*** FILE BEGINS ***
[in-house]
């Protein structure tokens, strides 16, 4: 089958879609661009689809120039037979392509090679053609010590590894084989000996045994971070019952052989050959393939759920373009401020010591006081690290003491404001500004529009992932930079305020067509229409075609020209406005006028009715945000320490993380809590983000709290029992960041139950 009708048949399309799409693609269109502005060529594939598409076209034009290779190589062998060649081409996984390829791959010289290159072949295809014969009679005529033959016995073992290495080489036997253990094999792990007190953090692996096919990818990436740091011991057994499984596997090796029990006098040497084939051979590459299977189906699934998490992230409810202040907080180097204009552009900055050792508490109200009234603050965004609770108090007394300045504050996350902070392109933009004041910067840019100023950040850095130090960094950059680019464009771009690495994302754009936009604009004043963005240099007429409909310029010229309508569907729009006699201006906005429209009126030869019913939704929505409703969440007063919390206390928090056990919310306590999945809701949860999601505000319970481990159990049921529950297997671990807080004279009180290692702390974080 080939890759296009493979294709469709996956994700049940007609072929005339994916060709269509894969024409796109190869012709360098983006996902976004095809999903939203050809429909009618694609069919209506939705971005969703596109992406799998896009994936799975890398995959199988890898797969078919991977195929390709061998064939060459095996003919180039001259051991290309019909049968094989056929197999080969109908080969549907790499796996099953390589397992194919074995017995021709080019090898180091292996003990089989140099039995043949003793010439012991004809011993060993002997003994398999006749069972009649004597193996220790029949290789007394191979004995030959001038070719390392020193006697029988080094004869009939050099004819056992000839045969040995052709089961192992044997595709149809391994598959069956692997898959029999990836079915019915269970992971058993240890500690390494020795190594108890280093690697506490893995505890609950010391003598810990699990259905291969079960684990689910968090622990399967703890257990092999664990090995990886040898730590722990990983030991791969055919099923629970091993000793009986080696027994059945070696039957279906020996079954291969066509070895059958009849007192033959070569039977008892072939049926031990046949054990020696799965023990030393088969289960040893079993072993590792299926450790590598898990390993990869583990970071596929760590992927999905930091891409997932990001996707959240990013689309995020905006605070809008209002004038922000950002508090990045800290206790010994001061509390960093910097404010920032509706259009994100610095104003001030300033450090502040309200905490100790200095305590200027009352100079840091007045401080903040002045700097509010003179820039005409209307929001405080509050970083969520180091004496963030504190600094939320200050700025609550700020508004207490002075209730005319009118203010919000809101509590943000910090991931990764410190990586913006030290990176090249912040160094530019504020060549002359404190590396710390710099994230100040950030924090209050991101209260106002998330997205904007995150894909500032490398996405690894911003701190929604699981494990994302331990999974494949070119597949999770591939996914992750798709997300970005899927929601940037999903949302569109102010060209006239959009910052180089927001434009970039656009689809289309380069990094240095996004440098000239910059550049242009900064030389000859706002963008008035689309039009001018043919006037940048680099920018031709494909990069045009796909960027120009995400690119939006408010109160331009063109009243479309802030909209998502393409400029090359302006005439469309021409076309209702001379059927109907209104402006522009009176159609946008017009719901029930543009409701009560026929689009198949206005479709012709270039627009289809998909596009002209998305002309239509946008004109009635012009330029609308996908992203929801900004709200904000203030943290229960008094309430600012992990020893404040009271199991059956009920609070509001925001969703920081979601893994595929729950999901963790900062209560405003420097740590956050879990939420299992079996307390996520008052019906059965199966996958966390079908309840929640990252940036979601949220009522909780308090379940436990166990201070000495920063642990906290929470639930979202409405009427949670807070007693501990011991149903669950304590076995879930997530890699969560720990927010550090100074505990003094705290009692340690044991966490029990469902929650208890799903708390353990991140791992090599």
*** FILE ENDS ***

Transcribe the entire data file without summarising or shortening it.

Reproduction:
[in-house]
């Protein structure tokens, strides 16, 4: 089958879609661009689809120039037979392509090679053609010590590894084989000996045994971070019952052989050959393939759920373009401020010591006081690290003491404001500004529009992932930079305020067509229409075609020209406005006028009715945000320490993380809590983000709290029992960041139950 009708048949399309799409693609269109502005060529594939598409076209034009290779190589062998060649081409996984390829791959010289290159072949295809014969009679005529033959016995073992290495080489036997253990094999792990007190953090692996096919990818990436740091011991057994499984596997090796029990006098040497084939051979590459299977189906699934998490992230409810202040907080180097204009552009900055050792508490109200009234603050965004609770108090007394300045504050996350902070392109933009004041910067840019100023950040850095130090960094950059680019464009771009690495994302754009936009604009004043963005240099007429409909310029010229309508569907729009006699201006906005429209009126030869019913939704929505409703969440007063919390206390928090056990919310306590999945809701949860999601505000319970481990159990049921529950297997671990807080004279009180290692702390974080 080939890759296009493979294709469709996956994700049940007609072929005339994916060709269509894969024409796109190869012709360098983006996902976004095809999903939203050809429909009618694609069919209506939705971005969703596109992406799998896009994936799975890398995959199988890898797969078919991977195929390709061998064939060459095996003919180039001259051991290309019909049968094989056929197999080969109908080969549907790499796996099953390589397992194919074995017995021709080019090898180091292996003990089989140099039995043949003793010439012991004809011993060993002997003994398999006749069972009649004597193996220790029949290789007394191979004995030959001038070719390392020193006697029988080094004869009939050099004819056992000839045969040995052709089961192992044997595709149809391994598959069956692997898959029999990836079915019915269970992971058993240890500690390494020795190594108890280093690697506490893995505890609950010391003598810990699990259905291969079960684990689910968090622990399967703890257990092999664990090995990886040898730590722990990983030991791969055919099923629970091993000793009986080696027994059945070696039957279906020996079954291969066509070895059958009849007192033959070569039977008892072939049926031990046949054990020696799965023990030393088969289960040893079993072993590792299926450790590598898990390993990869583990970071596929760590992927999905930091891409997932990001996707959240990013689309995020905006605070809008209002004038922000950002508090990045800290206790010994001061509390960093910097404010920032509706259009994100610095104003001030300033450090502040309200905490100790200095305590200027009352100079840091007045401080903040002045700097509010003179820039005409209307929001405080509050970083969520180091004496963030504190600094939320200050700025609550700020508004207490002075209730005319009118203010919000809101509590943000910090991931990764410190990586913006030290990176090249912040160094530019504020060549002359404190590396710390710099994230100040950030924090209050991101209260106002998330997205904007995150894909500032490398996405690894911003701190929604699981494990994302331990999974494949070119597949999770591939996914992750798709997300970005899927929601940037999903949302569109102010060209006239959009910052180089927001434009970039656009689809289309380069990094240095996004440098000239910059550049242009900064030389000859706002963008008035689309039009001018043919006037940048680099920018031709494909990069045009796909960027120009995400690119939006408010109160331009063109009243479309802030909209998502393409400029090359302006005439469309021409076309209702001379059927109907209104402006522009009176159609946008017009719901029930543009409701009560026929689009198949206005479709012709270039627009289809998909596009002209998305002309239509946008004109009635012009330029609308996908992203929801900004709200904000203030943290229960008094309430600012992990020893404040009271199991059956009920609070509001925001969703920081979601893994595929729950999901963790900062209560405003420097740590956050879990939420299992079996307390996520008052019906059965199966996958966390079908309840929640990252940036979601949220009522909780308090379940436990166990201070000495920063642990906290929470639930979202409405009427949670807070007693501990011991149903669950304590076995879930997530890699969560720990927010550090100074505990003094705290009692340690044991966490029990469902929650208890799903708390353990991140791992090599």